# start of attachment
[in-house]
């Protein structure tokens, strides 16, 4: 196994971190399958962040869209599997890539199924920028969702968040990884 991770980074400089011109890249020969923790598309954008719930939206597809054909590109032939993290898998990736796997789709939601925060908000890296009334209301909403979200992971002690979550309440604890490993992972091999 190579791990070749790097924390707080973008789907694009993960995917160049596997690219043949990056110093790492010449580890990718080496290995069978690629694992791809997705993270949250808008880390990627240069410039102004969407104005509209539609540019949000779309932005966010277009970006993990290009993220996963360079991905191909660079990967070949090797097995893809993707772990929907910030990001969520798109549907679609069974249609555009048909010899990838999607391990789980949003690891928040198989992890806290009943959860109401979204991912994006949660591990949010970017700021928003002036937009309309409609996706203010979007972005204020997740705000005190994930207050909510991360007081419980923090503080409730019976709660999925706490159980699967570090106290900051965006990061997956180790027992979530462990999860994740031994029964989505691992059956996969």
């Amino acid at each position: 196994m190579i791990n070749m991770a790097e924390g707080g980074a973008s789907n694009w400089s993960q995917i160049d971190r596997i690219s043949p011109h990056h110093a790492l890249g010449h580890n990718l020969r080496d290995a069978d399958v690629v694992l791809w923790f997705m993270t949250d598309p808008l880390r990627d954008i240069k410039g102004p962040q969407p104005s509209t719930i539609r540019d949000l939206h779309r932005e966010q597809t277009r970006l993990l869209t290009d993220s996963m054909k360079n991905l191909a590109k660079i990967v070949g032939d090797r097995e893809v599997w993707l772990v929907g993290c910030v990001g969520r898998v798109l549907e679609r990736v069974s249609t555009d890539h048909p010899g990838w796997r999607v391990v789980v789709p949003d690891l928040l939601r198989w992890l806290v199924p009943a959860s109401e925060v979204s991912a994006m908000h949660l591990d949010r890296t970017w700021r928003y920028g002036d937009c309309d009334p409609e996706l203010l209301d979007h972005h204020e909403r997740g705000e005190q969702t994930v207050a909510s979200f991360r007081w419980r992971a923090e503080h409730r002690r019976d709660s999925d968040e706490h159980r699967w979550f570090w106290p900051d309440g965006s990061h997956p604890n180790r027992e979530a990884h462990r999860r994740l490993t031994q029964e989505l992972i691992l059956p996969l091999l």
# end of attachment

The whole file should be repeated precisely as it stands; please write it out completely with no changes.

[in-house]
């Protein structure tokens, strides 16, 4: 196994971190399958962040869209599997890539199924920028969702968040990884 991770980074400089011109890249020969923790598309954008719930939206597809054909590109032939993290898998990736796997789709939601925060908000890296009334209301909403979200992971002690979550309440604890490993992972091999 190579791990070749790097924390707080973008789907694009993960995917160049596997690219043949990056110093790492010449580890990718080496290995069978690629694992791809997705993270949250808008880390990627240069410039102004969407104005509209539609540019949000779309932005966010277009970006993990290009993220996963360079991905191909660079990967070949090797097995893809993707772990929907910030990001969520798109549907679609069974249609555009048909010899990838999607391990789980949003690891928040198989992890806290009943959860109401979204991912994006949660591990949010970017700021928003002036937009309309409609996706203010979007972005204020997740705000005190994930207050909510991360007081419980923090503080409730019976709660999925706490159980699967570090106290900051965006990061997956180790027992979530462990999860994740031994029964989505691992059956996969």
């Amino acid at each position: 196994m190579i791990n070749m991770a790097e924390g707080g980074a973008s789907n694009w400089s993960q995917i160049d971190r596997i690219s043949p011109h990056h110093a790492l890249g010449h580890n990718l020969r080496d290995a069978d399958v690629v694992l791809w923790f997705m993270t949250d598309p808008l880390r990627d954008i240069k410039g102004p962040q969407p104005s509209t719930i539609r540019d949000l939206h779309r932005e966010q597809t277009r970006l993990l869209t290009d993220s996963m054909k360079n991905l191909a590109k660079i990967v070949g032939d090797r097995e893809v599997w993707l772990v929907g993290c910030v990001g969520r898998v798109l549907e679609r990736v069974s249609t555009d890539h048909p010899g990838w796997r999607v391990v789980v789709p949003d690891l928040l939601r198989w992890l806290v199924p009943a959860s109401e925060v979204s991912a994006m908000h949660l591990d949010r890296t970017w700021r928003y920028g002036d937009c309309d009334p409609e996706l203010l209301d979007h972005h204020e909403r997740g705000e005190q969702t994930v207050a909510s979200f991360r007081w419980r992971a923090e503080h409730r002690r019976d709660s999925d968040e706490h159980r699967w979550f570090w106290p900051d309440g965006s990061h997956p604890n180790r027992e979530a990884h462990r999860r994740l490993t031994q029964e989505l992972i691992l059956p996969l091999l």